Keeping your infrastructure up to date
As with most products you want to keep them up to date for several reasons, which can include security, availability, reliability or even new features in the product. Keeping products up to date is a process that keeps repeating itself and needs a good plan to keep up with the most recent updates.
A lot of times though you will see that an organization isn’t on top of the update process, either because they aren’t aware of it or just forget to execute the tasks for updating their products.
The following BBC News article shows what might happen when you’re not keeping your system up to date. Several companies have become victims of the the Sasser virus which interrupted their normal operations.
Recently I have been doing a quick look at an VMware ESX infrastructure in which I noticed they did install the VMware update manager. They also had a baseline configured and attached to several ESX hosts and every evening there was a scheduled task to check for new updates available.
However what they did not do was scan the hosts to see if they where missing updates available in the baseline. Several hosts didn’t receive a scan for almost a year, wich is a shame as it could easily be covered with a scheduled task.
So what I did for them is setup a scheduled task that would scan the hosts every week and send an e-mail to the adminisatrators on completion. This way they will be remembered each week to have a look at the updates.
Now it is up to them to make a plan in wich they can maintain the production of the company and keep their products up to date (not only the ESX infrastructure).
Some things you might want to keep in mind when creating your plan are:
- Before installing the patches find out if there are known issues about them. Maybe somebody already had trouble with installing updates and made the issue public.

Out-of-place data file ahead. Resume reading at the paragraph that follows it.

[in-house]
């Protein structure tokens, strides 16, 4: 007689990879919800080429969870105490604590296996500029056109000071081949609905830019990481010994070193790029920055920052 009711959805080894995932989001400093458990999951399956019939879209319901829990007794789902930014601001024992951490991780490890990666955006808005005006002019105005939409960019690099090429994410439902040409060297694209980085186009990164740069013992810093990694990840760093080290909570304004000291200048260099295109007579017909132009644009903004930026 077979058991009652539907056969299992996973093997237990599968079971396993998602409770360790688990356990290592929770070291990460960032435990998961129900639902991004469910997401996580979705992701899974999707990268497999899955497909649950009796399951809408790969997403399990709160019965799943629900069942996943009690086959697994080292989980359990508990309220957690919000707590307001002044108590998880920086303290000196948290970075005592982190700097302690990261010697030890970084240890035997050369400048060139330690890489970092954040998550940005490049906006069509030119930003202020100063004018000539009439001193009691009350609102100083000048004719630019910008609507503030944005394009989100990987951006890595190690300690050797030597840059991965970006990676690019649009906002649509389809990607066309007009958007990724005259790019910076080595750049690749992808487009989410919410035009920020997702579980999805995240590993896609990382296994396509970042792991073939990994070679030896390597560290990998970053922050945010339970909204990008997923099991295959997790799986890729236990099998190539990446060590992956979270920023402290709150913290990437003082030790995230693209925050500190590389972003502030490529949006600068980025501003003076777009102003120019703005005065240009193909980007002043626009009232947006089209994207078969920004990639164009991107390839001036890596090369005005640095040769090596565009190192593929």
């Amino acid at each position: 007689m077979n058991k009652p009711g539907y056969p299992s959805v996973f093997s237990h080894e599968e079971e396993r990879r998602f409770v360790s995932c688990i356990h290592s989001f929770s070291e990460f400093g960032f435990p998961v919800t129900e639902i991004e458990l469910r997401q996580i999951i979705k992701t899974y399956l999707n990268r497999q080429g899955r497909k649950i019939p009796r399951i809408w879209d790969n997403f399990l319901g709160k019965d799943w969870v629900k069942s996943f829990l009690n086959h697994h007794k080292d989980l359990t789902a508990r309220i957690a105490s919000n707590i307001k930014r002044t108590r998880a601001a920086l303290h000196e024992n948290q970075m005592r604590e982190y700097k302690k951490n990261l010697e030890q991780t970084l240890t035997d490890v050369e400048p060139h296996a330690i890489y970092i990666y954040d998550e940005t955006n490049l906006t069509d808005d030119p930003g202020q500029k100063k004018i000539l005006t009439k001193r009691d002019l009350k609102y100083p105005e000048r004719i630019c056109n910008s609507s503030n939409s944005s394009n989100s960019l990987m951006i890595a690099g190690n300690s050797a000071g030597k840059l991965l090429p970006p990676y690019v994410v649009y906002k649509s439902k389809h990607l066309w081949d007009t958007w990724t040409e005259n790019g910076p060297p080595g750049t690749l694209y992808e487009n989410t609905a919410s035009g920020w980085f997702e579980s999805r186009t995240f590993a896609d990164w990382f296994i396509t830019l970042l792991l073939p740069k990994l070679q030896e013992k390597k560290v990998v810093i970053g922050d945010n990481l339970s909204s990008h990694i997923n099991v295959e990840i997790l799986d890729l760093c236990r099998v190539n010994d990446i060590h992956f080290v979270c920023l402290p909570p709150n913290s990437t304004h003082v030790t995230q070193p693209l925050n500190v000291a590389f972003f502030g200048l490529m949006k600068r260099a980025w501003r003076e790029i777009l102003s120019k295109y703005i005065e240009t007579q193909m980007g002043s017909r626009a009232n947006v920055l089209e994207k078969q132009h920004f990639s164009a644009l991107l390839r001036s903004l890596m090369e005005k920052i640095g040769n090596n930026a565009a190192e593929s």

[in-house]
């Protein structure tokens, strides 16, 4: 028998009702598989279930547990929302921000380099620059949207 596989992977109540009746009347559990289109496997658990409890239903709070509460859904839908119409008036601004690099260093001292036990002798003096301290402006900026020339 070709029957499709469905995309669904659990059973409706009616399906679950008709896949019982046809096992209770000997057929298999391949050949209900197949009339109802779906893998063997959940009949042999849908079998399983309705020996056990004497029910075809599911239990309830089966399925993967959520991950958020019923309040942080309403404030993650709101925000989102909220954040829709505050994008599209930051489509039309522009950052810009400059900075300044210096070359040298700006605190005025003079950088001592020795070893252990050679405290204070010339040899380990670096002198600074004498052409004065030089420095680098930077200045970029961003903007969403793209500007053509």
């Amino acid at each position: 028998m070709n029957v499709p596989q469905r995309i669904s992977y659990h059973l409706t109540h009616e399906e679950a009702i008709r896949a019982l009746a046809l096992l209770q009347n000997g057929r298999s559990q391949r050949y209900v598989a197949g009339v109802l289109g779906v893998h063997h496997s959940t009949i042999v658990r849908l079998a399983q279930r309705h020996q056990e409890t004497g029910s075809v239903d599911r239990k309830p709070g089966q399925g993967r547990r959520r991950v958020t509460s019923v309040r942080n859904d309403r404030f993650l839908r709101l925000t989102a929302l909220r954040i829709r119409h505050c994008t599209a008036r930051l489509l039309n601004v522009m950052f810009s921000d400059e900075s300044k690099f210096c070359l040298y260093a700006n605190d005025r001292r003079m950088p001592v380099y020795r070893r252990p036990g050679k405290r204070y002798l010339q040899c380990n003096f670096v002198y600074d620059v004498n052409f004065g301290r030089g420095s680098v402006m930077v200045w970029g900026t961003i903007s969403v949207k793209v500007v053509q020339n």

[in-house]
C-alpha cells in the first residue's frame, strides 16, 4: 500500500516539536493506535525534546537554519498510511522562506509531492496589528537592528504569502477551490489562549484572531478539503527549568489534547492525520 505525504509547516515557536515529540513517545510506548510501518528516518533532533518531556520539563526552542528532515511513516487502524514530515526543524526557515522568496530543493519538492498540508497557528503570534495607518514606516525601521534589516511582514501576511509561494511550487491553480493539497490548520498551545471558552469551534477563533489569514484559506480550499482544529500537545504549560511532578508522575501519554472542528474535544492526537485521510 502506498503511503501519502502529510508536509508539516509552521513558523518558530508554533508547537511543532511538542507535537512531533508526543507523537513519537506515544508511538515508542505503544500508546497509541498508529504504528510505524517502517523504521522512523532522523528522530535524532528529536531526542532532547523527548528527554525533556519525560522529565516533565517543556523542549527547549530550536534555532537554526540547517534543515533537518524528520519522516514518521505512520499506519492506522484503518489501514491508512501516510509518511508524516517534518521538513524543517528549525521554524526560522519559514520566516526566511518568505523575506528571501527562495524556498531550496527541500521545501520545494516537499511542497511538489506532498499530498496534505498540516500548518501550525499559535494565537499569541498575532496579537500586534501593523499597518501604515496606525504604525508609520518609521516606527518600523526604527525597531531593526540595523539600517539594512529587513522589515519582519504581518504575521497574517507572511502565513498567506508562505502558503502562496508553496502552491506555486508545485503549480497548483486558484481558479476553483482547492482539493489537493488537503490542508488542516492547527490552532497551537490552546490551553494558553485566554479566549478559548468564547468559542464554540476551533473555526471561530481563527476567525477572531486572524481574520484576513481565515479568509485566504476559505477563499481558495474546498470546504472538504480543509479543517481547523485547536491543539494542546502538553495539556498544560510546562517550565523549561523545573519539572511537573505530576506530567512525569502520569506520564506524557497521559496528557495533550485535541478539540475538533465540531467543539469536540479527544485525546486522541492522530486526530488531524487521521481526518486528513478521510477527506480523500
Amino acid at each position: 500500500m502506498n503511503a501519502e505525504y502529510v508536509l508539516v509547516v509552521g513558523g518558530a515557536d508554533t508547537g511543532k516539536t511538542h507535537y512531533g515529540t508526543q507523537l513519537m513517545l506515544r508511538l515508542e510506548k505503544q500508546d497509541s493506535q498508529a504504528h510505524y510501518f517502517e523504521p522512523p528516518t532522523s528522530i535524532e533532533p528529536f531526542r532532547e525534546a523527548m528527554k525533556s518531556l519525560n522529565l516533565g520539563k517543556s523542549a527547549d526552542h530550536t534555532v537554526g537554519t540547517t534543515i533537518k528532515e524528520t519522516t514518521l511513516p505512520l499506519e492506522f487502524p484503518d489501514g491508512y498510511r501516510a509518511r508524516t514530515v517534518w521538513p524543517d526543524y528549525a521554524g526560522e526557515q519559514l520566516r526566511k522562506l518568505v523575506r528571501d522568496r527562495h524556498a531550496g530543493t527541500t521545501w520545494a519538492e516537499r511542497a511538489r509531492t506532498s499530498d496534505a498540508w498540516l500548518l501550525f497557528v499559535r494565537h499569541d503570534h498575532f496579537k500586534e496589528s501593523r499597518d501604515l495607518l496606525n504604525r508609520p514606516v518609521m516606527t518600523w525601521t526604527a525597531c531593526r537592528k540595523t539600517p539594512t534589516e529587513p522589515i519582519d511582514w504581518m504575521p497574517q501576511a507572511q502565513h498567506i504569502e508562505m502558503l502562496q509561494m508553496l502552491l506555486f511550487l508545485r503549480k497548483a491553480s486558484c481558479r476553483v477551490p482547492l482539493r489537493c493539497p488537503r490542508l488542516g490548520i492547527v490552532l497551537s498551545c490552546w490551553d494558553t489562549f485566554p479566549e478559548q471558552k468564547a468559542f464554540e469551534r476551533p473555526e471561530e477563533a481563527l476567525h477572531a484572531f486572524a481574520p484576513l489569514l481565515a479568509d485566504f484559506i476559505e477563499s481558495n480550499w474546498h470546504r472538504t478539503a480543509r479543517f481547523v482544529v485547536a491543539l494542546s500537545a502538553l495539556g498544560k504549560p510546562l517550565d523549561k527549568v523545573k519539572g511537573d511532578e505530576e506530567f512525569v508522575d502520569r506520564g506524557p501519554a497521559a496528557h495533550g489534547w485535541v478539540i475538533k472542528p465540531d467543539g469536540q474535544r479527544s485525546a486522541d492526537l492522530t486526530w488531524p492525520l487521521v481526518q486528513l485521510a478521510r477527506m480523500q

- Subscribe to newsletters to keep yourself up to date about the products you are using.
- On what day do I want to install updates?
Microsoft for example has patch Tuesday, do you want to install the patches the same day?
- Do I have or want to use a testing environment?
Some companies have a “street” of servers wich lead from Design -> Testing -> Acceptation -> Production, installing updates in the first and slowly test en continue onto the next environment.
- Who needs to be informed when I’m going to update? And what information do I send them?
An example at one of our clients: The provider of the URL filtering service was having a planned maintanence window and also updated their service. However they forgot to inform the client wich resultated in users not beeing able to browse to websites they needed to visit. After contacting the provider they informed us there where new catagories implanted into the filter which we had to approve. It’s a shame that the provider did not let us know this before they updated the service so we could prepare for it.
- Include a rollback plan into your overall plan. Not all updates have the desired effect and you might have to recover to the previous situation to get your services running again.
- Which patches do I want to intstall?
Some patches are for security or stability, others might add extra features and might not be wanted all the time.
No plan is exactly the same because no company is identical and a plan like this should be adapted to the needs of the company.
Hopefully this post will help you with updating your own infrastructure.
- vCenter Server appliance 6.0 URL-based patching by Sander Martijn
- End of Support for old OS-es in VMware Horizon by Erik Scholten
- Manually preparing ESXi hosts for VMware NSX by Martijn Smit
- Integrating VMware NSX with VMware vRealize Log Insight by Martijn Smit
- vCenter availability with SMP-FT? by Sander Martijn